In the spring of 1899 Jennie Brimhall and Inez Knight were busy packing their clothes for a trip to Europe. The two young women had been school friends at Brigham Young Academy (later Brigham Young University), and they were looking forward to a vacation together and a chance to see Inez’s brothers, who were missionaries in England.
In the middle of their vacation preparations, their bishop told the girls that he wanted to have a chat with them. Bishop Keeler asked Inez and Jennie not to go on their planned vacation but to continue packing their things and go on a mission instead!
Young Mormon women had never before been asked to go out and knock on doors and preach on street corners like Mormon men missionaries. However, after overcoming their surprise, Inez and Jennie willingly answered the call to serve as the first sister missionaries of The Church of Jesus Christ of Latter-day Saints. They went to Great Britain just a few weeks after they were called.
When they left their homes in Provo, Utah, Jennie and Inez didn’t know when they would return, because there was no “usual” time for sister missionaries to be gone. The length of their service might be several months, or it might be several years. They knew that the mission president in Europe had seen what fine work many women did in teaching the gospel, that he had requested that women missionaries be sent out as well as men, and that the prophet had agreed. Jennie and Inez also knew that they each had a testimony that they wanted to share.
When the young women disembarked in Liverpool, England, Inez’s brothers Ray and Will were there to meet them. After a brief but happy reunion, the young ladies were sent off on their own to preach the gospel in various towns.
Some of their first missionary experiences were at street meetings, during which a small group of missionaries would stand on a busy street corner and sing hymns or preach a sermon. As people stopped to listen, the missionaries talked with them and invited them to attend regular church meetings, or the missionaries made appointments to teach the people in their homes.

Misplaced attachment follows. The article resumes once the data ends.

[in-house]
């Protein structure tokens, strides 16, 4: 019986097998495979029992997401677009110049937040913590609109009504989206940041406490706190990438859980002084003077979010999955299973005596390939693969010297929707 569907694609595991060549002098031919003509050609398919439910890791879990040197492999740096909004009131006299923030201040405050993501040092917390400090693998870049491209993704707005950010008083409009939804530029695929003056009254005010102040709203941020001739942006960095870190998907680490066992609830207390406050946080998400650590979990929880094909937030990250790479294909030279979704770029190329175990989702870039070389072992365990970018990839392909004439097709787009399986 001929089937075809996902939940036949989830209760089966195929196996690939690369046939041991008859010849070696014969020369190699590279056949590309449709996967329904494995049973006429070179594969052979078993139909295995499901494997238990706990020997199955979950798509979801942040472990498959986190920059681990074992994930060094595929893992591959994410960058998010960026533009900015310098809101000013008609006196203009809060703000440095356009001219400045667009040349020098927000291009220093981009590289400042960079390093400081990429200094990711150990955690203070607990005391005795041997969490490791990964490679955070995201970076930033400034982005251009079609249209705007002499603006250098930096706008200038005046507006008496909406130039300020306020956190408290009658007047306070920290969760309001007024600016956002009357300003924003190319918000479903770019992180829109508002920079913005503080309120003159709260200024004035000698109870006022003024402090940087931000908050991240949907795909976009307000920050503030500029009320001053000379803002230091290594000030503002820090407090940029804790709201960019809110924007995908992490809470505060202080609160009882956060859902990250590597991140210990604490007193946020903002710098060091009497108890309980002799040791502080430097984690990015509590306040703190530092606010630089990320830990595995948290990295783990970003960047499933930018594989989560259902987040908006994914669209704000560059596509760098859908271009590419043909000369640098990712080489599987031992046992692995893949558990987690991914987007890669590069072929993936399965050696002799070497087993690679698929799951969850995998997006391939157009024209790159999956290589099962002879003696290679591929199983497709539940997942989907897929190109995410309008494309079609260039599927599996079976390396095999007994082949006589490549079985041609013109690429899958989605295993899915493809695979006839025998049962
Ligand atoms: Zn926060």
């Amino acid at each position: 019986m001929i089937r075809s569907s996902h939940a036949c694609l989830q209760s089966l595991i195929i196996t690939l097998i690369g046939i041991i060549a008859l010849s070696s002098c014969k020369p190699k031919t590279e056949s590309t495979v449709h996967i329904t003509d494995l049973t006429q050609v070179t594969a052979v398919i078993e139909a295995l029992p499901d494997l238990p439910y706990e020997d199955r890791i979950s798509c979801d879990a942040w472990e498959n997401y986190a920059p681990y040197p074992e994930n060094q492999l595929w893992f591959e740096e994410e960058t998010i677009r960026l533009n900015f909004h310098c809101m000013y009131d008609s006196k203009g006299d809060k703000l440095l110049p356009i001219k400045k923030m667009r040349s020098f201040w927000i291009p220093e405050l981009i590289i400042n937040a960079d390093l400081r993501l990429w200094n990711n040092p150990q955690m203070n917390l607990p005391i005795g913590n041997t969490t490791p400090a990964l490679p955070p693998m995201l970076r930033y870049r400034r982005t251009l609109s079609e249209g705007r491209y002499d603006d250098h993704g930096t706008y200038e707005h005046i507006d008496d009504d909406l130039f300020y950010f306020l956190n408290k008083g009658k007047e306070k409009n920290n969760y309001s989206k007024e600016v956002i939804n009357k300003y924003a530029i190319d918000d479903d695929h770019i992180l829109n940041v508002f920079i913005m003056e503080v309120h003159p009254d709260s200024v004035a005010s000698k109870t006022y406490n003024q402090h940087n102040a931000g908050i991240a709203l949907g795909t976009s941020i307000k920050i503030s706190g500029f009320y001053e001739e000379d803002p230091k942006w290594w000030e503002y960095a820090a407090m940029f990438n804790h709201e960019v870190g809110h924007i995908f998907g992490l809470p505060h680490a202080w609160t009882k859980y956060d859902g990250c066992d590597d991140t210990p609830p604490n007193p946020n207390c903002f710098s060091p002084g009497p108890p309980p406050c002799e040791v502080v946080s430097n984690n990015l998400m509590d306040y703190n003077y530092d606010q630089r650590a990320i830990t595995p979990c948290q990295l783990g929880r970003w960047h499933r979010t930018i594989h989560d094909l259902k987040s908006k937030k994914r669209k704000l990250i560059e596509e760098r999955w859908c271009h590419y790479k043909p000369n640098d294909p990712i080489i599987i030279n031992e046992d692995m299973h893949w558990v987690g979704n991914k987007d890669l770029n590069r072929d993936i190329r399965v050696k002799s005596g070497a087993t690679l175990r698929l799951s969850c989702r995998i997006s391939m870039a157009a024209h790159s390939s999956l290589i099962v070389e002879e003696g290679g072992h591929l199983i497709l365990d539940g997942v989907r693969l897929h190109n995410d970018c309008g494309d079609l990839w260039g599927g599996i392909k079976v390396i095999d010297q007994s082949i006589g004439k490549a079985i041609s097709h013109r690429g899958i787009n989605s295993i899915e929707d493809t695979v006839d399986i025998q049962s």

Inez wrote in her journal about one night when she helped at five different street meetings. She wrote that the Mormon elders, who wore tall silk hats and nice black suits, “stood like brave soldiers on the street, … telling people the Gospel truths. I was never prouder to know that I was numbered with the Latter-day Saints.”
The young women were effective in teaching the restored gospel. One man later wrote that when he heard Sister Jennie Brimhall speak as a missionary, he was an unbeliever and didn’t want to listen. But he couldn’t forget her sincere words and lovely expression. Finally, twenty years later, he investigated the gospel and became a member of the Church.
After serving eight months in England, Sister Brimhall was sent home because of poor health. Sister Knight, however, continued to work as a missionary for more than two years, and several more sisters were sent to England to labor with her.
The 1890s were not easy years to be a missionary in England. Some people there were telling false stories about the Mormons and stirring up trouble for the missionaries.
One night Sister Knight was out teaching a family with her new companion, Sister Chipman. A group of rowdies saw them and stirred up so much trouble with the neighbors by telling lies about the Mormons that a mob followed the sisters through the streets, calling them names and throwing rocks at windows and trash at the young ladies. Elder Ray Knight had been sent to walk them home, but the situation became so dangerous that three policemen had to escort the missionaries to the police station for their safety. Even though they were bruised and soiled with garbage, the sisters were not ready to give up. Instead, while they waited inside the police station for the crowd to go away, they discussed the gospel with the policemen. Later the chief of police helped the missionaries slip out the back door so that they could walk home safely.
Despite such trying experiences, Inez wrote in her journal again and again about the many friendships that she made with the English people. She was impressed with the many sacrifices the British members of the Church made to help the missionaries.
After their missions, both Jennie and Inez returned to Provo, married, and raised families. They remained friends and were active in the Red Cross and community political activities. They will always be remembered, because when they were called to serve the Lord, they served willingly and whole-heartedly.